Our study supports those findings. When only perfusion was used to indicate viable myocardium, 56 patients (54%) showed significant viability, while a combination of perfusion and FDG imaging identified 63 patients (61%) with significantly viable myocardium. Hence, of the 48 patients with no significant viability by perfusion imaging alone, seven additional patients (15%) had significantly viable myocardium when the information on metabolic imaging was added. This is of clinical relevance, as about one in seven patients initially thought not to have a significant amount of viable tissue on perfusion imaging were found to be eligible for revascularisation when the combined test was used. It thus appears that perfusion imaging alone underestimates viability, and the combination of perfusion imaging and FDG metabolic imaging is a better way of discriminating between viable and non-viable myocardium. Furthermore, combined imaging has been shown to provide better discrimination between segments with a relatively high and a relatively low likelihood of recovery of function after revascularisation.30

Study limitations

The centre where this study took place is a tertiary referral centre and thus a pre-existing patient selection bias may be present.

The SPECT imaging protocol did not include administration of nitrates before tracer injection. Nitrate administration may enhance the detection of myocardial viability with To-99m-tetrofosmin SPECT in patients with coronary artery disease and left ventricular dysfunction.31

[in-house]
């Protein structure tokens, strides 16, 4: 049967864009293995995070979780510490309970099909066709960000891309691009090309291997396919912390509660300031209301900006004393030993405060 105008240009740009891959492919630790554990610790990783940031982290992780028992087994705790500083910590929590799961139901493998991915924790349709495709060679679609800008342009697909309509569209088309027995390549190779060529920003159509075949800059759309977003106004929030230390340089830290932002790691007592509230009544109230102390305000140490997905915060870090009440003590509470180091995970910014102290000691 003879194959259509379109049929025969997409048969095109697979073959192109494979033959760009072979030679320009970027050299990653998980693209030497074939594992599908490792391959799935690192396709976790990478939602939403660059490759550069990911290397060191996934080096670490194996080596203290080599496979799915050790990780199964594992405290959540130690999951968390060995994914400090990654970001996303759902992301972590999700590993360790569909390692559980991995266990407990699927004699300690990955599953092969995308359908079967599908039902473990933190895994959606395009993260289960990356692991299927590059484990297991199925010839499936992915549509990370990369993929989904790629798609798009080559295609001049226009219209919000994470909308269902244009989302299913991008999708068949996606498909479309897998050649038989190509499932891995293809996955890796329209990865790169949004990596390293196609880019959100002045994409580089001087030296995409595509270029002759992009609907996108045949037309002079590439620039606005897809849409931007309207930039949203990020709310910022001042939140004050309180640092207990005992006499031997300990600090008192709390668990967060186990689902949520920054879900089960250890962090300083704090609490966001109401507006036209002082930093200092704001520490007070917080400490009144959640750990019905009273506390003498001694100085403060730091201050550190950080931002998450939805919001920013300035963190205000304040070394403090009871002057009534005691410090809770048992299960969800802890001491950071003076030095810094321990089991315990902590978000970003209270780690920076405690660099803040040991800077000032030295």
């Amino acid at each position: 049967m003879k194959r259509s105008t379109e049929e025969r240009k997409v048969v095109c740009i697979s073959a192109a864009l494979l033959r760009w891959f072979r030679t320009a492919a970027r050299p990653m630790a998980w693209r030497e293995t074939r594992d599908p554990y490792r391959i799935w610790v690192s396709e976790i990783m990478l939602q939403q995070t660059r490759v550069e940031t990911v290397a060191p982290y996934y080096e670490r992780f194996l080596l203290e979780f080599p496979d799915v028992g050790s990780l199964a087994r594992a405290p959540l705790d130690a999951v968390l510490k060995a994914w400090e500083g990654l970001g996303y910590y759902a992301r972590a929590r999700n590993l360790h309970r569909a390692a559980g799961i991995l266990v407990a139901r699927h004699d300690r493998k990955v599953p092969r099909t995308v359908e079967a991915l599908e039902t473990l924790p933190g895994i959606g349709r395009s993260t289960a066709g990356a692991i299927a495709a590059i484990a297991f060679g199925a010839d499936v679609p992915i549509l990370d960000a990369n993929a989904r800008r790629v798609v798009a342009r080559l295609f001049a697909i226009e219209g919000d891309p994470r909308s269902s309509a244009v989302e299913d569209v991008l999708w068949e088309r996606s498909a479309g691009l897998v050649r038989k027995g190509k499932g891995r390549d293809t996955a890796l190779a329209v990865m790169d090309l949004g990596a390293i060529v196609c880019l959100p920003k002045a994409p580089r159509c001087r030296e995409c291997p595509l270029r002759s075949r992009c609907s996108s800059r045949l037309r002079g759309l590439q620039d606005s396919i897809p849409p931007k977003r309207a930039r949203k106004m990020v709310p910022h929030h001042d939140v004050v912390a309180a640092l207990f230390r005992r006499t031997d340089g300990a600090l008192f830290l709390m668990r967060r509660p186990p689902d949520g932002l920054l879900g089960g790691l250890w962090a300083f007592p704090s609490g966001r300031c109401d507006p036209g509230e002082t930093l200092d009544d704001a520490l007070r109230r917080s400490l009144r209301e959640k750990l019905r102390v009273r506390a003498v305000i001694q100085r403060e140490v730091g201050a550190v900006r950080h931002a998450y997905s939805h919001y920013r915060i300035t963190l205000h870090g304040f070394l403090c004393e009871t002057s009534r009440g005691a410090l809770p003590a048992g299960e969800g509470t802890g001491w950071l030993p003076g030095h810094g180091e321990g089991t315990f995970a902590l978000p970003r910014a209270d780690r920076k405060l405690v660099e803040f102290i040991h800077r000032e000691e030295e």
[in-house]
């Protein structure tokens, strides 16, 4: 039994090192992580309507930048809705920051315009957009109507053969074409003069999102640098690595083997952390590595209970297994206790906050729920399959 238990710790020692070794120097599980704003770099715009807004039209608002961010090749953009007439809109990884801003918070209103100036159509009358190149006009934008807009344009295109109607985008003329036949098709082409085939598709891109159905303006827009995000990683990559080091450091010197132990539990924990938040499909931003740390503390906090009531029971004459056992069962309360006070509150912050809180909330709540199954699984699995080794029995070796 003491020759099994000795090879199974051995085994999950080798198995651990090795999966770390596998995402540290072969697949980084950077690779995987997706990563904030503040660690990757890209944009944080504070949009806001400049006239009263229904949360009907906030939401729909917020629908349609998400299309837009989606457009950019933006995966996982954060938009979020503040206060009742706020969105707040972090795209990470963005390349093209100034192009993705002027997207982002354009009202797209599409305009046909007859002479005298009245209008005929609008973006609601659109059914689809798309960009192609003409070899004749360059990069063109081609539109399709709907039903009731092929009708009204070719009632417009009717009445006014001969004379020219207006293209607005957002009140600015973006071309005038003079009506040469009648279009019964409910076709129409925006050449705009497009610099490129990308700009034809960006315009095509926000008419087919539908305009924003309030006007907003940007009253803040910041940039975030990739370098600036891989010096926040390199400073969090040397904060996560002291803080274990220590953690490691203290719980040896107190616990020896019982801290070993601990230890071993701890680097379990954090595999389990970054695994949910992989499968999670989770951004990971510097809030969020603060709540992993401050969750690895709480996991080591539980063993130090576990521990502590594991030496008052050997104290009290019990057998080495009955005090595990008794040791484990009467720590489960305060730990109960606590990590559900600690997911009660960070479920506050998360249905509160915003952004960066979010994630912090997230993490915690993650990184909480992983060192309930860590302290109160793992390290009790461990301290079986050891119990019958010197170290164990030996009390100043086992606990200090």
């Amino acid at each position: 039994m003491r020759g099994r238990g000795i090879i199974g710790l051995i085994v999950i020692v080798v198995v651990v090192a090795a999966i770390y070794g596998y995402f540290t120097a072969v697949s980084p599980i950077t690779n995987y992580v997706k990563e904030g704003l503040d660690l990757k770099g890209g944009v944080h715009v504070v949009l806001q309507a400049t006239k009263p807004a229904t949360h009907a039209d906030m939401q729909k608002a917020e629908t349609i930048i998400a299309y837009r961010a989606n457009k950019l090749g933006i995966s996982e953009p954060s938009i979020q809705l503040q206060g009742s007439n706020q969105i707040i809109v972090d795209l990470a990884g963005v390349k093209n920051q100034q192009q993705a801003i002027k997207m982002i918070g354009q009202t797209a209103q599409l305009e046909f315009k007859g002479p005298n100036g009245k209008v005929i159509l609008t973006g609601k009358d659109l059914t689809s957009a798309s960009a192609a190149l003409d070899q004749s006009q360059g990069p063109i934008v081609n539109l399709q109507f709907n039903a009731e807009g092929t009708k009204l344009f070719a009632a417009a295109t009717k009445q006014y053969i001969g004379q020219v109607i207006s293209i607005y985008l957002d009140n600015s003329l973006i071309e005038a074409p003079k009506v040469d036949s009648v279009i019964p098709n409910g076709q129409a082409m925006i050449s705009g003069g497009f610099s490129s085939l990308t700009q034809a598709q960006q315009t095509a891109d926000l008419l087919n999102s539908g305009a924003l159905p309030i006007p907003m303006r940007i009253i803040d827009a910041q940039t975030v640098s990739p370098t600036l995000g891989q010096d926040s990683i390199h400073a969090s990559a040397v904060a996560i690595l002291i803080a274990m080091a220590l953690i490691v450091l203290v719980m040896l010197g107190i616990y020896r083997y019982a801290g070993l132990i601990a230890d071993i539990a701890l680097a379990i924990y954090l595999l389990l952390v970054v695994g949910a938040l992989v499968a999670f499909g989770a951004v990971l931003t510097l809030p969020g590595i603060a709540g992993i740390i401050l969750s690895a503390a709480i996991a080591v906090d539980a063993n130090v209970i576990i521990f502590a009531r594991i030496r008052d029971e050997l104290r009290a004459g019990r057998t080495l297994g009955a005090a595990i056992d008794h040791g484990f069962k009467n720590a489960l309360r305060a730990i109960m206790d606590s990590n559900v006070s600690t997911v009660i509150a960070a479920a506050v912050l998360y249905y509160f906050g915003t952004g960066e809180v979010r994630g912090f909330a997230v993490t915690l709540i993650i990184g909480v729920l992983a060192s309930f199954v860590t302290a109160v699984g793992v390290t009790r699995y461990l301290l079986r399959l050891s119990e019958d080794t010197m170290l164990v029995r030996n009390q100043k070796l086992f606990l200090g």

During SPECT data reconstruction, no attenuation correction was applied and this may have influenced the accuracy of the results. Matsunari and colleagues reported that the use of attenuation corrected Tc-99m-tetrofosmin SPECT improved the detection of viable myocardium, mainly by decreasing the underestimation of viability in the inferior septal region.32

The findings in our study did not include the results of recovery of function after revascularisation. However, that was not a goal of the study. Our aim was specifically to quantify the presence of significant myocardial viability in patients with chronic coronary artery disease, depressed LVEF, and heart failure symptoms.

Conclusions

On the basis of the presence of viable dysfunctional myocardium, 61% of patients with chronic coronary artery disease and a depressed left ventricular ejection fraction presenting with heart failure symptoms may be considered for coronary revascularisation. The combination of perfusion and metabolic imaging identified more patients with viable myocardium than perfusion imaging alone.

REFERENCES